“First, it’s not one of my favorite tracks, it is my favorite track. It’s the perfect-sized track for a Cup race. The other short tracks we run – Bristol and Martinsville – they’re cool in their own right, but there’s a lot of congestion at those two tracks. But at Richmond, it just seems like that extra quarter-mile, and that three-quarter-mile shape, and how wide the groove gets there, allows for good racing. It seems like we have to race ourselves and race the racetrack versus racing each other a lot of times. You do have to race each other, obviously, but there are a lot of times during the race when you have the flexibility to move around on the racetrack and try to find a spot that our Rush Truck Centers/Mobil 1 Chevy likes better than somewhere else. A lot of times on a short track, you don’t have the flexibility. You’re more narrowed down with what groove you’re going to be in. It is literally the favorite track of mine on the circuit.”
What does it take to be successful at Richmond?
“As much as you’re racing everybody else, you have to race the racetrack. It just seems like a place where if you can get the balance right, it makes it an extremely fun day. With the two ends of the track being different like they are, it seems like you’re always fighting something, but that’s what always makes the racing good, too. You never really get anybody who gets their car perfect. Even the guy that gets the lead still isn’t happy with his car. So, it’s really trying to find that balance and trying to figure out how to balance both ends of the track together.”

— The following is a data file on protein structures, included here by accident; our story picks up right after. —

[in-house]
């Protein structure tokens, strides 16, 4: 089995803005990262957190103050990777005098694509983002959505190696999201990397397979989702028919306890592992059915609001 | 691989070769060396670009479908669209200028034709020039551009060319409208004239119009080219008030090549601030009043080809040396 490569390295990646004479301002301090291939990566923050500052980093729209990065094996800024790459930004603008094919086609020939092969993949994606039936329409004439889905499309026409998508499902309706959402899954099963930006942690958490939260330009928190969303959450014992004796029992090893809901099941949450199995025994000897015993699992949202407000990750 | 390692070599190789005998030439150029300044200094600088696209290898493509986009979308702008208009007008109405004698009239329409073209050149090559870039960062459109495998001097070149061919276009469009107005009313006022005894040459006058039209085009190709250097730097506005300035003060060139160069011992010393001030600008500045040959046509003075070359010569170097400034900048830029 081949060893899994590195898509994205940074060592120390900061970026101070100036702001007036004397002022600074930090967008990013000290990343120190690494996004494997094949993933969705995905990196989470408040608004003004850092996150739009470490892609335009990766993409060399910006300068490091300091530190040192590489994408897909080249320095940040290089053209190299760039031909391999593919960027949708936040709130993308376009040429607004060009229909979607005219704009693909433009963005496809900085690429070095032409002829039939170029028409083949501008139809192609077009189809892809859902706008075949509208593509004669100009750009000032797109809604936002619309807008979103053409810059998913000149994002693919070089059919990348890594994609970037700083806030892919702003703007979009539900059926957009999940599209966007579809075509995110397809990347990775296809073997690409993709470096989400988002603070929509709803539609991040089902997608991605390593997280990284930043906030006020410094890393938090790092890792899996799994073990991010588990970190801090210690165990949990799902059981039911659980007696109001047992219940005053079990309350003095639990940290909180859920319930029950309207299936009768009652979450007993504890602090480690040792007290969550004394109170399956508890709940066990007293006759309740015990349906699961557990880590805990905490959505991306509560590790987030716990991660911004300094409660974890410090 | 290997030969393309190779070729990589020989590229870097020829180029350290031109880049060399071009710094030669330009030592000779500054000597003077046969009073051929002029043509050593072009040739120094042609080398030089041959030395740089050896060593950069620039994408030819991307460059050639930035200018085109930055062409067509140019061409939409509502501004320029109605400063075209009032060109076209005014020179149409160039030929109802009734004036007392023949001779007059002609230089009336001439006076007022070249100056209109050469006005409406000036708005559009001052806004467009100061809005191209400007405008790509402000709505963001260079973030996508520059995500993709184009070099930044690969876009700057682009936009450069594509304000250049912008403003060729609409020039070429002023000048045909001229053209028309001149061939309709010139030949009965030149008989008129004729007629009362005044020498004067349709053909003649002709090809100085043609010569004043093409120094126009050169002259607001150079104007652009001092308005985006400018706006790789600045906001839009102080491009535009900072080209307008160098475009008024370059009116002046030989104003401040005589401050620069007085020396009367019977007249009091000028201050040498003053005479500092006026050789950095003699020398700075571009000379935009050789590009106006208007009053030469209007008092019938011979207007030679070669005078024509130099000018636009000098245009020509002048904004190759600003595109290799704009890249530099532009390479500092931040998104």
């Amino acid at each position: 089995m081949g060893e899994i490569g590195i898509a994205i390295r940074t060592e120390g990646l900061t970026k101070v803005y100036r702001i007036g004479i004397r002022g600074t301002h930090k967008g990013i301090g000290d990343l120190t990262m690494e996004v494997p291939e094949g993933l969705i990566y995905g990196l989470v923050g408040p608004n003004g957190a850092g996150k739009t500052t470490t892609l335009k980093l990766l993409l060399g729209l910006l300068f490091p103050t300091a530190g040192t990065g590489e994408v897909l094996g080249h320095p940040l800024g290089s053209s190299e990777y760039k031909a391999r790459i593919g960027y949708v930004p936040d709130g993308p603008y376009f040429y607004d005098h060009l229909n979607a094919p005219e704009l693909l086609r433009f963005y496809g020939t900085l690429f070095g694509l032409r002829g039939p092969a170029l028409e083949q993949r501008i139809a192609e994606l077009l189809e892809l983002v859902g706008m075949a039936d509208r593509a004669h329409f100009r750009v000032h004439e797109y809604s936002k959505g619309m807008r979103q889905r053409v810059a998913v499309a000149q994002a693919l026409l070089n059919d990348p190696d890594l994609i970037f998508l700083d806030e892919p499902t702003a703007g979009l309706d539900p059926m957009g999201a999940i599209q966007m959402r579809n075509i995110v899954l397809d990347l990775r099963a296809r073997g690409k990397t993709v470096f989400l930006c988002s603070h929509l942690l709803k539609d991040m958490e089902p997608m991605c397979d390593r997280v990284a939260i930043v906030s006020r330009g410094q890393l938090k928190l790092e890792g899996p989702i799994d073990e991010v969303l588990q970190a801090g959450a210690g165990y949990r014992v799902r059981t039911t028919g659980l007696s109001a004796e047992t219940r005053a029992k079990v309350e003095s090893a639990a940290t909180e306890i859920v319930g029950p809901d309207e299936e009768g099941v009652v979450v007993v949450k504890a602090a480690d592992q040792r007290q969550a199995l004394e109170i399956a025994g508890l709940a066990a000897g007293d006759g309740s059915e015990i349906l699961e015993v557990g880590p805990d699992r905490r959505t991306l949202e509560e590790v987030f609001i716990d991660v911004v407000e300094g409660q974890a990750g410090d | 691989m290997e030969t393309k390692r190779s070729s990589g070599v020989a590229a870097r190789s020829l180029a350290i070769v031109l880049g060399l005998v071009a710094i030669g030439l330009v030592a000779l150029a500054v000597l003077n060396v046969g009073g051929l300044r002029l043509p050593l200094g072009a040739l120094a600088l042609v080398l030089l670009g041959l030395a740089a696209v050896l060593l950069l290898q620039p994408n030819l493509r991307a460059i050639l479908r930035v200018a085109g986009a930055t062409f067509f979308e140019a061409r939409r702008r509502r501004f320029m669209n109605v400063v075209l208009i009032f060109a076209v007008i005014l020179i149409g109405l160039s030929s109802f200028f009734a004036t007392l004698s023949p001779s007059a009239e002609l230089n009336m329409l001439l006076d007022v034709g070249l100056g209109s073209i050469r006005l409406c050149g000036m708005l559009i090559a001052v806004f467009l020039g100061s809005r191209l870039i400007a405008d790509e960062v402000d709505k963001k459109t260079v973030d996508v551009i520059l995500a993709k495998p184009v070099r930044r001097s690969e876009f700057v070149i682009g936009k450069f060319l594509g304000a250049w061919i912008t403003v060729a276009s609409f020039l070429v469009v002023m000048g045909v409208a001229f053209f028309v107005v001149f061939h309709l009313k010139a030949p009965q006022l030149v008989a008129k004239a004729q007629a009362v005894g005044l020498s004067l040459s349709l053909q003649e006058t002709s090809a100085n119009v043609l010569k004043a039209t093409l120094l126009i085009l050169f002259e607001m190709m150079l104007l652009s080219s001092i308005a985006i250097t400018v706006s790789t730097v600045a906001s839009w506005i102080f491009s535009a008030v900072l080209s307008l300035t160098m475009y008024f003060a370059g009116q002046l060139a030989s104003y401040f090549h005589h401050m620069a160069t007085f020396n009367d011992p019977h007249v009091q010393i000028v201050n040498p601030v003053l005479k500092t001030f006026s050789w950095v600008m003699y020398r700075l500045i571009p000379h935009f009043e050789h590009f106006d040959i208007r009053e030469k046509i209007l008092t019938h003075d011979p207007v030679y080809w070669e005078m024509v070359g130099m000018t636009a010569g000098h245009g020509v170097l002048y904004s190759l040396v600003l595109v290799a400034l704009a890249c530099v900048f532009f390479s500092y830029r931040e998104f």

SHR has a lot of momentum right now. It seems things have shifted from where it was at the start of the season.
“The whole organization has been doing an awesome job. Obviously, we’re coming in here after Kevin’s (Harvick) second win – two of our cars have won three races for the team, which is a great feeling for us. We had the pole a few weeks ago at Texas and we were pretty proud of that. I don’t know if there is any one thing that changed because our cars have had speed. Kurt (Busch) and Kevin (Harvick) have been qualifying and running well all year, for the most part, and the good thing is it’s not just one team. I don’t know that we can really point to one thing that has changed in the first eight races to be truthful. I think it’s still early in the year and a lot will change. I think the biggest thing for us is that the atmosphere at our shop is really good right now. It has been ever since the end of last season. We have a lot of new faces, and with that has come a new excitement at the shop, and it seems to be transferring to the racetrack.”
Aside from Harvick’s win at Phoenix, the first couple races seemed to be a challenge for the organization. How do you deal with the tough times as an owner?
“It’s not easy, for sure. I mean, it was always hard as a driver, but it’s even worse as a driver/owner. When things are tough, the pressure and the burden is more on you knowing that you’re responsible for everything versus just being the guy driving the car. It’s hard, but it’s also what makes it more gratifying when things go right, and that’s what we’re getting to enjoy right now.”
SHR had a lot of change in 2014 with the addition of a fourth team for Busch. How challenging has it been to manage that growth?
“Well, adding the fourth car was part of it, but the bigger part is that all of the cars are running a totally different package this year with set-ups with no ride-height rule and all that. Everything that we did last year is kind of out the window, and now you’re doing things that are totally different. You’re not just doing it for our Rush Truck Centers/Mobil 1 Chevy. You’re doing it for all four cars. So, there have been a lot of changes, but they go beyond the fourth team.”